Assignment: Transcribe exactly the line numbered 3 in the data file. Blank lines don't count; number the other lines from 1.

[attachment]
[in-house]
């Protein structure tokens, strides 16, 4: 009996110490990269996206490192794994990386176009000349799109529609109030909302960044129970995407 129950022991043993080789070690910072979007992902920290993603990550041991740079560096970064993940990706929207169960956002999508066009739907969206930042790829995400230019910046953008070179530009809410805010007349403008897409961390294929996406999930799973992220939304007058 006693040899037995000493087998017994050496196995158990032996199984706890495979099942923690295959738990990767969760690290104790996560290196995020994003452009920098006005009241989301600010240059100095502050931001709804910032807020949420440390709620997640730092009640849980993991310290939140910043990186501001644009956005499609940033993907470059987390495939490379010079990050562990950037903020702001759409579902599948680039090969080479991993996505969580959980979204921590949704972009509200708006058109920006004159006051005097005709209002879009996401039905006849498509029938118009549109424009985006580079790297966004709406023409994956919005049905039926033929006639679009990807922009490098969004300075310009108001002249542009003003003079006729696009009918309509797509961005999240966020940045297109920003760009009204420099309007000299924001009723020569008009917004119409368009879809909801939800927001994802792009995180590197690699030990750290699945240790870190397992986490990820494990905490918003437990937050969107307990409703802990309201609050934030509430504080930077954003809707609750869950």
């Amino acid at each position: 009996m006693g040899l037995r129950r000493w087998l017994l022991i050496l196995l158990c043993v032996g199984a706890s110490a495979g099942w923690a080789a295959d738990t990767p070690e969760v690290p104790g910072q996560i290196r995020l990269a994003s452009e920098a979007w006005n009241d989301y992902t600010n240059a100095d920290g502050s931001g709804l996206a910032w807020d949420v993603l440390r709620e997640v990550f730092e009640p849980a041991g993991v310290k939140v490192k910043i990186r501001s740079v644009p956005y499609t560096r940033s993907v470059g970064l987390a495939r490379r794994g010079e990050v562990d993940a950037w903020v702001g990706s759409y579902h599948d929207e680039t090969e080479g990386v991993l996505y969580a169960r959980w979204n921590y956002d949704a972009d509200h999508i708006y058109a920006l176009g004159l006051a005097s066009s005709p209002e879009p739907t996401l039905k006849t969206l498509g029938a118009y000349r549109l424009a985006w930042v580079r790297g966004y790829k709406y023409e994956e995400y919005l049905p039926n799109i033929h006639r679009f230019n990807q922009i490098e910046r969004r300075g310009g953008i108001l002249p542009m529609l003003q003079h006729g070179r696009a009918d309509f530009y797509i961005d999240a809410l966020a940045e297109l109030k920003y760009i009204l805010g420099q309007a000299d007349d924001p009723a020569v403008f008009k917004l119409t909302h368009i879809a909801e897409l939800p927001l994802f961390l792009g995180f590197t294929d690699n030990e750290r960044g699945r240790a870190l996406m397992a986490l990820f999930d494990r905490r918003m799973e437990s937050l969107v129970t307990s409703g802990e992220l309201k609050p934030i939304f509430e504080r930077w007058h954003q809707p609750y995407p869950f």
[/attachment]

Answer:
């Amino acid at each position: 009996m006693g040899l037995r129950r000493w087998l017994l022991i050496l196995l158990c043993v032996g199984a706890s110490a495979g099942w923690a080789a295959d738990t990767p070690e969760v690290p104790g910072q996560i290196r995020l990269a994003s452009e920098a979007w006005n009241d989301y992902t600010n240059a100095d920290g502050s931001g709804l996206a910032w807020d949420v993603l440390r709620e997640v990550f730092e009640p849980a041991g993991v310290k939140v490192k910043i990186r501001s740079v644009p956005y499609t560096r940033s993907v470059g970064l987390a495939r490379r794994g010079e990050v562990d993940a950037w903020v702001g990706s759409y579902h599948d929207e680039t090969e080479g990386v991993l996505y969580a169960r959980w979204n921590y956002d949704a972009d509200h999508i708006y058109a920006l176009g004159l006051a005097s066009s005709p209002e879009p739907t996401l039905k006849t969206l498509g029938a118009y000349r549109l424009a985006w930042v580079r790297g966004y790829k709406y023409e994956e995400y919005l049905p039926n799109i033929h006639r679009f230019n990807q922009i490098e910046r969004r300075g310009g953008i108001l002249p542009m529609l003003q003079h006729g070179r696009a009918d309509f530009y797509i961005d999240a809410l966020a940045e297109l109030k920003y760009i009204l805010g420099q309007a000299d007349d924001p009723a020569v403008f008009k917004l119409t909302h368009i879809a909801e897409l939800p927001l994802f961390l792009g995180f590197t294929d690699n030990e750290r960044g699945r240790a870190l996406m397992a986490l990820f999930d494990r905490r918003m799973e437990s937050l969107v129970t307990s409703g802990e992220l309201k609050p934030i939304f509430e504080r930077w007058h954003q809707p609750y995407p869950f």